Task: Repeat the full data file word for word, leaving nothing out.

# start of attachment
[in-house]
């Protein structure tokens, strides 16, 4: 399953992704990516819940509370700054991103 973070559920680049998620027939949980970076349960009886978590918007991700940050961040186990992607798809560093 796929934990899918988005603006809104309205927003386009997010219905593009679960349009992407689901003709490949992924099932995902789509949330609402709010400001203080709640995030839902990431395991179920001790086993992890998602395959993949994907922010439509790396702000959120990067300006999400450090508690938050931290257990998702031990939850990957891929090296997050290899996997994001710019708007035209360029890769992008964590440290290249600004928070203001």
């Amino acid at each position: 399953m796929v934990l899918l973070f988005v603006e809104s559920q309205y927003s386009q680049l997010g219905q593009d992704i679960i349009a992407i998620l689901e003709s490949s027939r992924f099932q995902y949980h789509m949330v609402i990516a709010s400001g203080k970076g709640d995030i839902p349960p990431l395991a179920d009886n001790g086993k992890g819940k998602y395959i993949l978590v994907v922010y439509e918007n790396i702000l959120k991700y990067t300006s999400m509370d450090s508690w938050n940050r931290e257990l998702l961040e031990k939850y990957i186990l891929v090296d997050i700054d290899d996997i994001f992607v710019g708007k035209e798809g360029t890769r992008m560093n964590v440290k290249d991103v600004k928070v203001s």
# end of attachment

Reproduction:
[in-house]
């Protein structure tokens, strides 16, 4: 399953992704990516819940509370700054991103 973070559920680049998620027939949980970076349960009886978590918007991700940050961040186990992607798809560093 796929934990899918988005603006809104309205927003386009997010219905593009679960349009992407689901003709490949992924099932995902789509949330609402709010400001203080709640995030839902990431395991179920001790086993992890998602395959993949994907922010439509790396702000959120990067300006999400450090508690938050931290257990998702031990939850990957891929090296997050290899996997994001710019708007035209360029890769992008964590440290290249600004928070203001």
């Amino acid at each position: 399953m796929v934990l899918l973070f988005v603006e809104s559920q309205y927003s386009q680049l997010g219905q593009d992704i679960i349009a992407i998620l689901e003709s490949s027939r992924f099932q995902y949980h789509m949330v609402i990516a709010s400001g203080k970076g709640d995030i839902p349960p990431l395991a179920d009886n001790g086993k992890g819940k998602y395959i993949l978590v994907v922010y439509e918007n790396i702000l959120k991700y990067t300006s999400m509370d450090s508690w938050n940050r931290e257990l998702l961040e031990k939850y990957i186990l891929v090296d997050i700054d290899d996997i994001f992607v710019g708007k035209e798809g360029t890769r992008m560093n964590v440290k290249d991103v600004k928070v203001s």